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Rural training programs : effectiveness and profitability

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Kilpatrick, Susan Isabel (1997) Rural training programs : effectiveness and profitability. PhD thesis, University of Tasmania.

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Abstract

A diversity of groups including the National Farmers Federation,
politicians and business leaders, stress the need for farmers to upgrade
their skills in order to compete effectively on international markets.
There are public demands for improved environmental management of
farming land which require farmers to make changes in addition to those
changes required for global competitiveness. These calls for change come
at the same time as· Australia reforms its training system.
The National Farmers Federation believes that farmers will be motivated
to participate in education and training if it can be shown that training
leads to changes which improve farm profitability. Hitherto there has
been a lack of empirical data on the effectiveness of training in agriculture
and a consequent uncertainty about what sort of training and which
delivery modes are most effective in facilitating profitable changes to
farm management or agricultural practice.
A multi-method methodology was used in this study. A large sample of
Australian farm businesses from the Australian Bureau of Statistics'
Agricultural Financial Survey 1993-94 provided cross-section,
quantitative data on farm managers' education levels, recent and planned
participation in training and changes to practice, in addition to financial
data. The quantitative data were analysed within constraints imposed by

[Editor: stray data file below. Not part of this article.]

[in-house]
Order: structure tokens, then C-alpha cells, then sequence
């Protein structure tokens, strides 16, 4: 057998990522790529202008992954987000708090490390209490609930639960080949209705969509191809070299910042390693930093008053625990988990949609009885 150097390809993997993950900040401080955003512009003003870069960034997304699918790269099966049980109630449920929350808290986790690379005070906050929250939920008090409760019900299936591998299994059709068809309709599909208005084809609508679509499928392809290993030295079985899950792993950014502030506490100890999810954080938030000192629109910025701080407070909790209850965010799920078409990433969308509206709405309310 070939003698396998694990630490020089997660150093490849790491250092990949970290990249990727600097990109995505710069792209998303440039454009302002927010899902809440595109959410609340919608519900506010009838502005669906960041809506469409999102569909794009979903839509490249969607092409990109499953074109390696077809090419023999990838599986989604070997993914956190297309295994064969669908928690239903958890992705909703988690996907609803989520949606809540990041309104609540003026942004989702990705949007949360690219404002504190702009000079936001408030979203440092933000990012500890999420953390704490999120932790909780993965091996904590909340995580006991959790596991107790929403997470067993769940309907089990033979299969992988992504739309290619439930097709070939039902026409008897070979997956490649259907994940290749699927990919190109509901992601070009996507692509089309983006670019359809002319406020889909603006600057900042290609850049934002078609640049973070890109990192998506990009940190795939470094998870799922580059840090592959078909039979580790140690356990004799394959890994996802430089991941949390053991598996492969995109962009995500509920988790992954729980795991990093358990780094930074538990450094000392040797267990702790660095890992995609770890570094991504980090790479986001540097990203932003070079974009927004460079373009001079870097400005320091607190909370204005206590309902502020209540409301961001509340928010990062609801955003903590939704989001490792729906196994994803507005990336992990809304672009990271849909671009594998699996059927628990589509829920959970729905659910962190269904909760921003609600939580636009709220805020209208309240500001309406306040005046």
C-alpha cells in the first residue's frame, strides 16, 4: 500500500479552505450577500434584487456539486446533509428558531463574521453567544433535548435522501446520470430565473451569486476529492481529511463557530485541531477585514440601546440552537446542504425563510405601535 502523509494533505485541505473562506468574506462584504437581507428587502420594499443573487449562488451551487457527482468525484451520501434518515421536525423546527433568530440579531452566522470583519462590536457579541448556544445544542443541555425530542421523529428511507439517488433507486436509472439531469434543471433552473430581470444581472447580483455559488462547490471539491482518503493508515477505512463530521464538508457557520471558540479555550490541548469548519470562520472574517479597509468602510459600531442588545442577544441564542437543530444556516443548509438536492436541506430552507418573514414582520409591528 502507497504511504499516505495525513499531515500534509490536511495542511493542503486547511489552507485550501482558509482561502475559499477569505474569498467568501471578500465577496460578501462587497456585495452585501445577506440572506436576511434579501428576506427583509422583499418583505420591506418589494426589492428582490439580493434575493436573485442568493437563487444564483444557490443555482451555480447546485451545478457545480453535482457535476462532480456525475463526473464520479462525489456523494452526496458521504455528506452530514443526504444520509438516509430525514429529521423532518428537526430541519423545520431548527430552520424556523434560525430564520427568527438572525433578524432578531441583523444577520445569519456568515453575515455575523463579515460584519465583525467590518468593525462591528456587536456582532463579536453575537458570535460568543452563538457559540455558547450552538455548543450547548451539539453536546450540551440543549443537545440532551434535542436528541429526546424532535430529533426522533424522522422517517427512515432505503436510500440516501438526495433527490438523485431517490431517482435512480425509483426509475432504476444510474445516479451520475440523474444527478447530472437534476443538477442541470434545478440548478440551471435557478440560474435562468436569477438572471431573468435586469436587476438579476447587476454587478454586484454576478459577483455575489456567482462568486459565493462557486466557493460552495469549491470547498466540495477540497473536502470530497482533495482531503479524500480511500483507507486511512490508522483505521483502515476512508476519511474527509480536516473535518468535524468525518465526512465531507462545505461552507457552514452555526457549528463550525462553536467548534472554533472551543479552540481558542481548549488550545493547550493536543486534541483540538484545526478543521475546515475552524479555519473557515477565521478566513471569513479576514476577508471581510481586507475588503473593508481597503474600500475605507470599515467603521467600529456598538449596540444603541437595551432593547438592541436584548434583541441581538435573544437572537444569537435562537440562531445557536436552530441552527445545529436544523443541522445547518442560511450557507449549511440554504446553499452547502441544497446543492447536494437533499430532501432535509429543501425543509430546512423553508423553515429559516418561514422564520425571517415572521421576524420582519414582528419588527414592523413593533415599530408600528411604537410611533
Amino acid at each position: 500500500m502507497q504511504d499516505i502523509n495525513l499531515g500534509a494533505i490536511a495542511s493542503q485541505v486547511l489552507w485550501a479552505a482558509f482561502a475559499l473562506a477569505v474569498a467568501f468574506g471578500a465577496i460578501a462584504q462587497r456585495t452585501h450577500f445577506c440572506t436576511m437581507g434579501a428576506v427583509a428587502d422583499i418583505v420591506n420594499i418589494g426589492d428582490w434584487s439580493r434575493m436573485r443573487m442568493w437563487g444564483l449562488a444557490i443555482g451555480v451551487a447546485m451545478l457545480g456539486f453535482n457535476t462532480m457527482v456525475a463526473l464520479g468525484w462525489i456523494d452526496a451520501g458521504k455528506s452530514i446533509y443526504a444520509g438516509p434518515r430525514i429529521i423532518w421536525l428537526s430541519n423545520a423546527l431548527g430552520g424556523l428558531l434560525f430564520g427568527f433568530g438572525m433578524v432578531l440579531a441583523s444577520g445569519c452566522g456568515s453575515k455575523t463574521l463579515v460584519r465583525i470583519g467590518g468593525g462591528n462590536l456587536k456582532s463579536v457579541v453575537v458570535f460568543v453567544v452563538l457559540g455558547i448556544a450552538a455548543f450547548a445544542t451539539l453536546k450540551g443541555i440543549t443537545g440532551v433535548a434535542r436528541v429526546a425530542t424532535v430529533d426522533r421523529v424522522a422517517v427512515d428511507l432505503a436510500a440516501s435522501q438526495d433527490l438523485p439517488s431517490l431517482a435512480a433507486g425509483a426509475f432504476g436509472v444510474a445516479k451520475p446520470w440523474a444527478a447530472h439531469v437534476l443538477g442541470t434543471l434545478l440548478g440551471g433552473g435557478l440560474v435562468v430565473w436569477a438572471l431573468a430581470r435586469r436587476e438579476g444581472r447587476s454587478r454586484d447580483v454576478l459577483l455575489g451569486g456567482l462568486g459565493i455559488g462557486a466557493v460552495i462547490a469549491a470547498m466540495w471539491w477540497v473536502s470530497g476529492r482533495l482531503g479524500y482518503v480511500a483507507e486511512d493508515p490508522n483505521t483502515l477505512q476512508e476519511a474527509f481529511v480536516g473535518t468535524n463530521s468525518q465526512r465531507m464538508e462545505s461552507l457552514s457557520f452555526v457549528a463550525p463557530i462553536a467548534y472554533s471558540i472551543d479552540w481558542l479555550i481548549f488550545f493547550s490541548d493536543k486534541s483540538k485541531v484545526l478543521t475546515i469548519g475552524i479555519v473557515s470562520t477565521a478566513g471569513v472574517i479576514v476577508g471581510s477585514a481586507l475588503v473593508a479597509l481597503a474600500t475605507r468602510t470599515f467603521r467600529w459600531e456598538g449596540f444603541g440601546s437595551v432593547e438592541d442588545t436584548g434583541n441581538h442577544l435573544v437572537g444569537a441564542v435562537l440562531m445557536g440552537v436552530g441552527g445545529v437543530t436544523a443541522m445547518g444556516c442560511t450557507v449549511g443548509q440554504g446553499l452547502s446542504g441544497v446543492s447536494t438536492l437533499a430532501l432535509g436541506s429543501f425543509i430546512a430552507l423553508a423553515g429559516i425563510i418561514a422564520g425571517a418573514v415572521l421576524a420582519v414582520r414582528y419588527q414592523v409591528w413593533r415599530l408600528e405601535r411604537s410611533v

the Australian Bureau of Statistics in relation to confidentiality and the
amount of technical support allowed for analysis.
This quantitative data set is illuminated by a semi-structured interview
survey of 65 Tasmanian farmers, 45 of whom had completed one of three
agricultural courses. The methodology proved most appropriate with the
quantitative and qualitative data providing a richer understanding of
farmers, change, training and profitability. The findings relate to (i) the relationship between education/training and
profitability, (ii) the relationship between training and change, and (iii)
future training.
Considering farm businesses of similar asset value, large farm businesses
managed by those with formal, agricultural qualifications are more
profitable than other farm businesses, and more profitable farm
businesses of all sizes tend to participate in more training.
Farm businesses where there are changes to practice which are intended
to improve profitability are more profitable than those where there are no
changes. Also, farm managers who participate in training are more likely
to make changes to their practice. Whilst a large proportion of farm business managers intend to participate
in some training in the next three years, most intend to participate in
training about agricultural practices. In contrast, areas identified by
'experts' where practising farmers require training are management
practices, marketing, and communication skills. Farm managers with a
low level of education are less likely to train and less likely to intend to
train in the future. The study makes some suggestions about program
attributes which would contribute to effective training delivery in the
future.

Item Type: Thesis (PhD)
Keywords: Agricultural extension work
Copyright Holders: The Author
Copyright Information:

Copyright 1997 the Author - The University is continuing to endeavour to trace the copyright
owner(s) and in the meantime this item has been reproduced here in good faith. We
would be pleased to hear from the copyright owner(s).

Additional Information:

Thesis (Ph.D.)--University of Tasmania, 1998. Includes bibliographical references

Date Deposited: 19 Dec 2014 02:36
Last Modified: 11 Mar 2016 05:55
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